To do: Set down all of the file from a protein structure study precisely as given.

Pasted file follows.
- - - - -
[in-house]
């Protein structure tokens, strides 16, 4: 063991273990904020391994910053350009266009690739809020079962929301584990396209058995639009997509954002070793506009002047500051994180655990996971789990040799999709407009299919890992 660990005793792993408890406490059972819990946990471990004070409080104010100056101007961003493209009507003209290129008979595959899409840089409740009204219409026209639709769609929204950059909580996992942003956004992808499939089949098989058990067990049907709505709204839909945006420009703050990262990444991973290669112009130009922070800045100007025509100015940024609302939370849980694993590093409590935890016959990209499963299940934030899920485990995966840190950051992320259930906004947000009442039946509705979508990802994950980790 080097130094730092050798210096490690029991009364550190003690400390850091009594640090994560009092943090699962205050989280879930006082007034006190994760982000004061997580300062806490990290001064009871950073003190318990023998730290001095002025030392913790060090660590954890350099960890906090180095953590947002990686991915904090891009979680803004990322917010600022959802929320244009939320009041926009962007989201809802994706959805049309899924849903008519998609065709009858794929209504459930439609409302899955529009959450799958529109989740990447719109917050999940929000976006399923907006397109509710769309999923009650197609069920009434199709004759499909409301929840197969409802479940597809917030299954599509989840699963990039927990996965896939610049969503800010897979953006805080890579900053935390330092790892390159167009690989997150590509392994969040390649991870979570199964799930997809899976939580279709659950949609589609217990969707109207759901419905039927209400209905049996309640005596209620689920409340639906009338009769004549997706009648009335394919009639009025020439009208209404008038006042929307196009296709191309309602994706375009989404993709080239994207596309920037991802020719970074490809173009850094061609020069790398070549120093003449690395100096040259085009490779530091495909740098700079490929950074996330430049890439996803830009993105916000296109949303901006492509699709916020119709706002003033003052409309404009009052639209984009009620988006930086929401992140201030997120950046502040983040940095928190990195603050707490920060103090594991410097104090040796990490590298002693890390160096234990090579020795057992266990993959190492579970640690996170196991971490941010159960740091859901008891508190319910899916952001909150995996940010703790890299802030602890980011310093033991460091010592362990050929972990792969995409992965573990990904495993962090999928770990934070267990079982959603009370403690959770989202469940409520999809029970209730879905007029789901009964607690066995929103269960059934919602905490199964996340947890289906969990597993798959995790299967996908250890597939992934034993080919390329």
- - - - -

[in-house]
């Protein structure tokens, strides 16, 4: 063991273990904020391994910053350009266009690739809020079962929301584990396209058995639009997509954002070793506009002047500051994180655990996971789990040799999709407009299919890992 660990005793792993408890406490059972819990946990471990004070409080104010100056101007961003493209009507003209290129008979595959899409840089409740009204219409026209639709769609929204950059909580996992942003956004992808499939089949098989058990067990049907709505709204839909945006420009703050990262990444991973290669112009130009922070800045100007025509100015940024609302939370849980694993590093409590935890016959990209499963299940934030899920485990995966840190950051992320259930906004947000009442039946509705979508990802994950980790 080097130094730092050798210096490690029991009364550190003690400390850091009594640090994560009092943090699962205050989280879930006082007034006190994760982000004061997580300062806490990290001064009871950073003190318990023998730290001095002025030392913790060090660590954890350099960890906090180095953590947002990686991915904090891009979680803004990322917010600022959802929320244009939320009041926009962007989201809802994706959805049309899924849903008519998609065709009858794929209504459930439609409302899955529009959450799958529109989740990447719109917050999940929000976006399923907006397109509710769309999923009650197609069920009434199709004759499909409301929840197969409802479940597809917030299954599509989840699963990039927990996965896939610049969503800010897979953006805080890579900053935390330092790892390159167009690989997150590509392994969040390649991870979570199964799930997809899976939580279709659950949609589609217990969707109207759901419905039927209400209905049996309640005596209620689920409340639906009338009769004549997706009648009335394919009639009025020439009208209404008038006042929307196009296709191309309602994706375009989404993709080239994207596309920037991802020719970074490809173009850094061609020069790398070549120093003449690395100096040259085009490779530091495909740098700079490929950074996330430049890439996803830009993105916000296109949303901006492509699709916020119709706002003033003052409309404009009052639209984009009620988006930086929401992140201030997120950046502040983040940095928190990195603050707490920060103090594991410097104090040796990490590298002693890390160096234990090579020795057992266990993959190492579970640690996170196991971490941010159960740091859901008891508190319910899916952001909150995996940010703790890299802030602890980011310093033991460091010592362990050929972990792969995409992965573990990904495993962090999928770990934070267990079982959603009370403690959770989202469940409520999809029970209730879905007029789901009964607690066995929103269960059934919602905490199964996340947890289906969990597993798959995790299967996908250890597939992934034993080919390329």